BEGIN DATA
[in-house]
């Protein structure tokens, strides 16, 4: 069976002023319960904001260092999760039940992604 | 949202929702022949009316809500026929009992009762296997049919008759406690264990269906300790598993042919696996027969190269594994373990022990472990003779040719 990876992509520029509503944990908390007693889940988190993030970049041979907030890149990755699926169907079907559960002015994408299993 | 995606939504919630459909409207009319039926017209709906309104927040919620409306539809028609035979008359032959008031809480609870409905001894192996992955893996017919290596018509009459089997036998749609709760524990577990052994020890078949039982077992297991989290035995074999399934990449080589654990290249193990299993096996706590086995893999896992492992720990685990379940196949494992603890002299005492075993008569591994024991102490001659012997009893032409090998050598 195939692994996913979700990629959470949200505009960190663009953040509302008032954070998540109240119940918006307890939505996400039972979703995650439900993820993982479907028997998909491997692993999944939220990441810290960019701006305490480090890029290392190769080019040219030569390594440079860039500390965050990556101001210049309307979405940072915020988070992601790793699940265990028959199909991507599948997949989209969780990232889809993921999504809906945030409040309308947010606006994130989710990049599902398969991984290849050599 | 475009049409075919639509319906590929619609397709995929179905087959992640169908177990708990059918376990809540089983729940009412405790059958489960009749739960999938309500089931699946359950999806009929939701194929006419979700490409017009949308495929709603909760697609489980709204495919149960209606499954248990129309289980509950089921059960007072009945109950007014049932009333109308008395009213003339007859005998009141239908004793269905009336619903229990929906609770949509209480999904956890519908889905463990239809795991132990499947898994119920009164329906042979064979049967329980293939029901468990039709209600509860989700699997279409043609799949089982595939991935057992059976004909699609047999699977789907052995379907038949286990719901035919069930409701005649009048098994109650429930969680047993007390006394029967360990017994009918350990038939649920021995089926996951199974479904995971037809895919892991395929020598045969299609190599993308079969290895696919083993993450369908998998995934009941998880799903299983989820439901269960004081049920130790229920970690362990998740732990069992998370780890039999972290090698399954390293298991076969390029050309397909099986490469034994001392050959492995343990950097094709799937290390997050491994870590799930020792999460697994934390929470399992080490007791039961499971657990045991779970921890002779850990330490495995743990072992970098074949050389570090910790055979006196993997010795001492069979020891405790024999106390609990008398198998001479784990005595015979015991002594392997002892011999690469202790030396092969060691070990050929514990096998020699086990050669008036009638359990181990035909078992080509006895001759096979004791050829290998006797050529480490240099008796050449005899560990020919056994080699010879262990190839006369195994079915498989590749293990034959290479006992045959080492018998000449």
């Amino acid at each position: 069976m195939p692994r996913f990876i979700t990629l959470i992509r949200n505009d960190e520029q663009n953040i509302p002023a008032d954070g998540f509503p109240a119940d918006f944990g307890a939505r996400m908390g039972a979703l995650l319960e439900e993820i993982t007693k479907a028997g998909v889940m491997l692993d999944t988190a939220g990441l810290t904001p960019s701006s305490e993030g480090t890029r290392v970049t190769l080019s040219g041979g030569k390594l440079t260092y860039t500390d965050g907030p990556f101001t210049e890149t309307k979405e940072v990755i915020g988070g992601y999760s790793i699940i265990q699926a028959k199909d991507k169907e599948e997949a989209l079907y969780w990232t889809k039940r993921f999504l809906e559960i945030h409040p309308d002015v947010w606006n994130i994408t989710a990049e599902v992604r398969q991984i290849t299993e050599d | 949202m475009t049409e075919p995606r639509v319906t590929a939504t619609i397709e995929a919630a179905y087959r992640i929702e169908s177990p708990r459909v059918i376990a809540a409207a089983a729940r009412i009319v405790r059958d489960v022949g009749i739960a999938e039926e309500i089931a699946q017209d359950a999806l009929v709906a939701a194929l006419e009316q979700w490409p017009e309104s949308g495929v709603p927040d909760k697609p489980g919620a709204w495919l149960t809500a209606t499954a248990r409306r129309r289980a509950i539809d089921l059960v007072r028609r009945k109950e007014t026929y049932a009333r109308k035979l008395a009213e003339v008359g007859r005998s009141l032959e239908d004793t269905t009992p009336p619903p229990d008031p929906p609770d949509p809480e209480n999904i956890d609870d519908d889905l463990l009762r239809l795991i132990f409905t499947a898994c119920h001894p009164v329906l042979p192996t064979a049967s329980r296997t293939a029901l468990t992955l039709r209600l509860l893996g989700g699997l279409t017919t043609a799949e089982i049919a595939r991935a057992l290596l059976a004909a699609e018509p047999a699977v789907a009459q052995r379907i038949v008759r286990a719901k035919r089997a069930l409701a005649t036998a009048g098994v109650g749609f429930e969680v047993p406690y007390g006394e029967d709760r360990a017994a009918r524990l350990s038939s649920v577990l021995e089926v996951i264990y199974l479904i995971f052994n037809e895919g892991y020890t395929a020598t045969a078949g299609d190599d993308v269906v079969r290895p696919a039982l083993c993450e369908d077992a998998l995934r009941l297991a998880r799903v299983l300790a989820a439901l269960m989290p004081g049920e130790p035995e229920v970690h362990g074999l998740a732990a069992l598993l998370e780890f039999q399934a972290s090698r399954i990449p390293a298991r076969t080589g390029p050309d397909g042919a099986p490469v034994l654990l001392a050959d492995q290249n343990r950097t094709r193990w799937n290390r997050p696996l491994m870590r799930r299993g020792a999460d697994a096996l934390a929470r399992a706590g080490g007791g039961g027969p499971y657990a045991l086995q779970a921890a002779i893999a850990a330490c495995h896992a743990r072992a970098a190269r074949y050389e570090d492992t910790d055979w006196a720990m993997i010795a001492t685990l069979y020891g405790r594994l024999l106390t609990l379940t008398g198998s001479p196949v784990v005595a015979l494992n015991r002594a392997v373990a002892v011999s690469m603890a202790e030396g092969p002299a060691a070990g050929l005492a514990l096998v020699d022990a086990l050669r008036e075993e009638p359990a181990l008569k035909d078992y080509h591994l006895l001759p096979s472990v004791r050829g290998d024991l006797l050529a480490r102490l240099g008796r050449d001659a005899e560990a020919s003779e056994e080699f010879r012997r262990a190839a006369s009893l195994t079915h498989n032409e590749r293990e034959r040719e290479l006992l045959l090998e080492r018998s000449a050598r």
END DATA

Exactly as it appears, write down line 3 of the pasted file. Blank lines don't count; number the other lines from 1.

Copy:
């Amino acid at each position: 069976m195939p692994r996913f990876i979700t990629l959470i992509r949200n505009d960190e520029q663009n953040i509302p002023a008032d954070g998540f509503p109240a119940d918006f944990g307890a939505r996400m908390g039972a979703l995650l319960e439900e993820i993982t007693k479907a028997g998909v889940m491997l692993d999944t988190a939220g990441l810290t904001p960019s701006s305490e993030g480090t890029r290392v970049t190769l080019s040219g041979g030569k390594l440079t260092y860039t500390d965050g907030p990556f101001t210049e890149t309307k979405e940072v990755i915020g988070g992601y999760s790793i699940i265990q699926a028959k199909d991507k169907e599948e997949a989209l079907y969780w990232t889809k039940r993921f999504l809906e559960i945030h409040p309308d002015v947010w606006n994130i994408t989710a990049e599902v992604r398969q991984i290849t299993e050599d | 949202m475009t049409e075919p995606r639509v319906t590929a939504t619609i397709e995929a919630a179905y087959r992640i929702e169908s177990p708990r459909v059918i376990a809540a409207a089983a729940r009412i009319v405790r059958d489960v022949g009749i739960a999938e039926e309500i089931a699946q017209d359950a999806l009929v709906a939701a194929l006419e009316q979700w490409p017009e309104s949308g495929v709603p927040d909760k697609p489980g919620a709204w495919l149960t809500a209606t499954a248990r409306r129309r289980a509950i539809d089921l059960v007072r028609r009945k109950e007014t026929y049932a009333r109308k035979l008395a009213e003339v008359g007859r005998s009141l032959e239908d004793t269905t009992p009336p619903p229990d008031p929906p609770d949509p809480e209480n999904i956890d609870d519908d889905l463990l009762r239809l795991i132990f409905t499947a898994c119920h001894p009164v329906l042979p192996t064979a049967s329980r296997t293939a029901l468990t992955l039709r209600l509860l893996g989700g699997l279409t017919t043609a799949e089982i049919a595939r991935a057992l290596l059976a004909a699609e018509p047999a699977v789907a009459q052995r379907i038949v008759r286990a719901k035919r089997a069930l409701a005649t036998a009048g098994v109650g749609f429930e969680v047993p406690y007390g006394e029967d709760r360990a017994a009918r524990l350990s038939s649920v577990l021995e089926v996951i264990y199974l479904i995971f052994n037809e895919g892991y020890t395929a020598t045969a078949g299609d190599d993308v269906v079969r290895p696919a039982l083993c993450e369908d077992a998998l995934r009941l297991a998880r799903v299983l300790a989820a439901l269960m989290p004081g049920e130790p035995e229920v970690h362990g074999l998740a732990a069992l598993l998370e780890f039999q399934a972290s090698r399954i990449p390293a298991r076969t080589g390029p050309d397909g042919a099986p490469v034994l654990l001392a050959d492995q290249n343990r950097t094709r193990w799937n290390r997050p696996l491994m870590r799930r299993g020792a999460d697994a096996l934390a929470r399992a706590g080490g007791g039961g027969p499971y657990a045991l086995q779970a921890a002779i893999a850990a330490c495995h896992a743990r072992a970098a190269r074949y050389e570090d492992t910790d055979w006196a720990m993997i010795a001492t685990l069979y020891g405790r594994l024999l106390t609990l379940t008398g198998s001479p196949v784990v005595a015979l494992n015991r002594a392997v373990a002892v011999s690469m603890a202790e030396g092969p002299a060691a070990g050929l005492a514990l096998v020699d022990a086990l050669r008036e075993e009638p359990a181990l008569k035909d078992y080509h591994l006895l001759p096979s472990v004791r050829g290998d024991l006797l050529a480490r102490l240099g008796r050449d001659a005899e560990a020919s003779e056994e080699f010879r012997r262990a190839a006369s009893l195994t079915h498989n032409e590749r293990e034959r040719e290479l006992l045959l090998e080492r018998s000449a050598r």